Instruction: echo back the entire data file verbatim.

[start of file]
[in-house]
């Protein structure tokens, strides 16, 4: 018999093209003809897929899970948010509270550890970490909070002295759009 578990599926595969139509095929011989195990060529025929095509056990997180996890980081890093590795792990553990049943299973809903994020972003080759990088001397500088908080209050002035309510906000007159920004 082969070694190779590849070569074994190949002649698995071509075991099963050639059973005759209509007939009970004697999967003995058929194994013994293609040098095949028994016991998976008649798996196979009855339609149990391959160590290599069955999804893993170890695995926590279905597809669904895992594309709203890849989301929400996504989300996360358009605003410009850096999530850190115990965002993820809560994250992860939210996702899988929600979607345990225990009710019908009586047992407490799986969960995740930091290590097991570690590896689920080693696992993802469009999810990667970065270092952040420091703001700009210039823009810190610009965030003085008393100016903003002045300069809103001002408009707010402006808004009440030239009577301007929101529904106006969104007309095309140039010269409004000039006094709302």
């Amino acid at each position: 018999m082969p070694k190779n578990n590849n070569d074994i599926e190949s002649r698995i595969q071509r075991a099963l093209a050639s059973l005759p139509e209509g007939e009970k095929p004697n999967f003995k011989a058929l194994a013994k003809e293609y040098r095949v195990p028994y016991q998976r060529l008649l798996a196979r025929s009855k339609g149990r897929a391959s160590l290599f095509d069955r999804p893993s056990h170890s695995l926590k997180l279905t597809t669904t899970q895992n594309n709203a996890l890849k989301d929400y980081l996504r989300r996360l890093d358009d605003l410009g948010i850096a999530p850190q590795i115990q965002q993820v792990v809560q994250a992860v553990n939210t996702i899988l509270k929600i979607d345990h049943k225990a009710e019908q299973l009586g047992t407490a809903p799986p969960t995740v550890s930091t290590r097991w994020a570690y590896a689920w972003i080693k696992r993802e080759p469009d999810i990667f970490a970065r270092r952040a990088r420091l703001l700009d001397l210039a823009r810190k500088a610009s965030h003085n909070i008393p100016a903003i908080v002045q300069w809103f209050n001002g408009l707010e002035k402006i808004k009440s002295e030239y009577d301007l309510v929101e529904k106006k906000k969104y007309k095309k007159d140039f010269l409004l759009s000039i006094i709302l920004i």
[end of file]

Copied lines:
[in-house]
């Protein structure tokens, strides 16, 4: 018999093209003809897929899970948010509270550890970490909070002295759009 578990599926595969139509095929011989195990060529025929095509056990997180996890980081890093590795792990553990049943299973809903994020972003080759990088001397500088908080209050002035309510906000007159920004 082969070694190779590849070569074994190949002649698995071509075991099963050639059973005759209509007939009970004697999967003995058929194994013994293609040098095949028994016991998976008649798996196979009855339609149990391959160590290599069955999804893993170890695995926590279905597809669904895992594309709203890849989301929400996504989300996360358009605003410009850096999530850190115990965002993820809560994250992860939210996702899988929600979607345990225990009710019908009586047992407490799986969960995740930091290590097991570690590896689920080693696992993802469009999810990667970065270092952040420091703001700009210039823009810190610009965030003085008393100016903003002045300069809103001002408009707010402006808004009440030239009577301007929101529904106006969104007309095309140039010269409004000039006094709302």
């Amino acid at each position: 018999m082969p070694k190779n578990n590849n070569d074994i599926e190949s002649r698995i595969q071509r075991a099963l093209a050639s059973l005759p139509e209509g007939e009970k095929p004697n999967f003995k011989a058929l194994a013994k003809e293609y040098r095949v195990p028994y016991q998976r060529l008649l798996a196979r025929s009855k339609g149990r897929a391959s160590l290599f095509d069955r999804p893993s056990h170890s695995l926590k997180l279905t597809t669904t899970q895992n594309n709203a996890l890849k989301d929400y980081l996504r989300r996360l890093d358009d605003l410009g948010i850096a999530p850190q590795i115990q965002q993820v792990v809560q994250a992860v553990n939210t996702i899988l509270k929600i979607d345990h049943k225990a009710e019908q299973l009586g047992t407490a809903p799986p969960t995740v550890s930091t290590r097991w994020a570690y590896a689920w972003i080693k696992r993802e080759p469009d999810i990667f970490a970065r270092r952040a990088r420091l703001l700009d001397l210039a823009r810190k500088a610009s965030h003085n909070i008393p100016a903003i908080v002045q300069w809103f209050n001002g408009l707010e002035k402006i808004k009440s002295e030239y009577d301007l309510v929101e529904k106006k906000k969104y007309k095309k007159d140039f010269l409004l759009s000039i006094i709302l920004i």